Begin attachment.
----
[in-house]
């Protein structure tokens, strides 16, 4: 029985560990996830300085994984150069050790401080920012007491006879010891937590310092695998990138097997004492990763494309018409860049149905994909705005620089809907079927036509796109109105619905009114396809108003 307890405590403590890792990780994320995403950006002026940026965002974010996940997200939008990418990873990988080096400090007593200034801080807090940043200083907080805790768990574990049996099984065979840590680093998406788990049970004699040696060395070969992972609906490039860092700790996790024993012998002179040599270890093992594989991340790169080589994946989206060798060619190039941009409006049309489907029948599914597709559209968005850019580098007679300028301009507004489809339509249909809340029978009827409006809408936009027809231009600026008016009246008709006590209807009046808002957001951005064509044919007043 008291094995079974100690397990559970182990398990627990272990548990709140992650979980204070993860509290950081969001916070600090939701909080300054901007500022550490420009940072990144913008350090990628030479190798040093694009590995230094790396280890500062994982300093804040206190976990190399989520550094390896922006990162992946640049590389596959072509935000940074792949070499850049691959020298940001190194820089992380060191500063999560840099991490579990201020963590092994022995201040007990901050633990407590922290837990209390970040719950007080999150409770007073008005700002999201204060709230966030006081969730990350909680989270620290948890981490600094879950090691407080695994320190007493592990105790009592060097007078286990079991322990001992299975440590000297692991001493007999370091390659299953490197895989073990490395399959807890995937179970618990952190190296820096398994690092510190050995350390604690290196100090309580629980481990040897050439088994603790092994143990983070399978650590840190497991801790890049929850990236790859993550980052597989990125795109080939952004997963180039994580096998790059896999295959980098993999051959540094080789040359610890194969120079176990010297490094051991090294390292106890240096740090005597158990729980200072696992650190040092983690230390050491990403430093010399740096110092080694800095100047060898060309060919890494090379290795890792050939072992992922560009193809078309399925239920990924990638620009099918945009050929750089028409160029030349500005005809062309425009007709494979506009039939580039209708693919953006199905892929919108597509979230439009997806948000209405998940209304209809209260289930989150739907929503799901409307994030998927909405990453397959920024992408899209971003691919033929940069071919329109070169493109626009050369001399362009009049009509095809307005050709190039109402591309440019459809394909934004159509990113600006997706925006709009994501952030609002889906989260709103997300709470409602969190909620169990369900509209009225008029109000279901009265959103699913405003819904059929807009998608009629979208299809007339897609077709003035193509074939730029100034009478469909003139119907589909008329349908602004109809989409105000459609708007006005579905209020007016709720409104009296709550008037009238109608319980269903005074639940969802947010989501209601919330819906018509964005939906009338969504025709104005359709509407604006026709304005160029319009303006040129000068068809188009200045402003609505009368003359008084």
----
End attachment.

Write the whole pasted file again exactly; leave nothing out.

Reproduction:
[in-house]
């Protein structure tokens, strides 16, 4: 029985560990996830300085994984150069050790401080920012007491006879010891937590310092695998990138097997004492990763494309018409860049149905994909705005620089809907079927036509796109109105619905009114396809108003 307890405590403590890792990780994320995403950006002026940026965002974010996940997200939008990418990873990988080096400090007593200034801080807090940043200083907080805790768990574990049996099984065979840590680093998406788990049970004699040696060395070969992972609906490039860092700790996790024993012998002179040599270890093992594989991340790169080589994946989206060798060619190039941009409006049309489907029948599914597709559209968005850019580098007679300028301009507004489809339509249909809340029978009827409006809408936009027809231009600026008016009246008709006590209807009046808002957001951005064509044919007043 008291094995079974100690397990559970182990398990627990272990548990709140992650979980204070993860509290950081969001916070600090939701909080300054901007500022550490420009940072990144913008350090990628030479190798040093694009590995230094790396280890500062994982300093804040206190976990190399989520550094390896922006990162992946640049590389596959072509935000940074792949070499850049691959020298940001190194820089992380060191500063999560840099991490579990201020963590092994022995201040007990901050633990407590922290837990209390970040719950007080999150409770007073008005700002999201204060709230966030006081969730990350909680989270620290948890981490600094879950090691407080695994320190007493592990105790009592060097007078286990079991322990001992299975440590000297692991001493007999370091390659299953490197895989073990490395399959807890995937179970618990952190190296820096398994690092510190050995350390604690290196100090309580629980481990040897050439088994603790092994143990983070399978650590840190497991801790890049929850990236790859993550980052597989990125795109080939952004997963180039994580096998790059896999295959980098993999051959540094080789040359610890194969120079176990010297490094051991090294390292106890240096740090005597158990729980200072696992650190040092983690230390050491990403430093010399740096110092080694800095100047060898060309060919890494090379290795890792050939072992992922560009193809078309399925239920990924990638620009099918945009050929750089028409160029030349500005005809062309425009007709494979506009039939580039209708693919953006199905892929919108597509979230439009997806948000209405998940209304209809209260289930989150739907929503799901409307994030998927909405990453397959920024992408899209971003691919033929940069071919329109070169493109626009050369001399362009009049009509095809307005050709190039109402591309440019459809394909934004159509990113600006997706925006709009994501952030609002889906989260709103997300709470409602969190909620169990369900509209009225008029109000279901009265959103699913405003819904059929807009998608009629979208299809007339897609077709003035193509074939730029100034009478469909003139119907589909008329349908602004109809989409105000459609708007006005579905209020007016709720409104009296709550008037009238109608319980269903005074639940969802947010989501209601919330819906018509964005939906009338969504025709104005359709509407604006026709304005160029319009303006040129000068068809188009200045402003609505009368003359008084």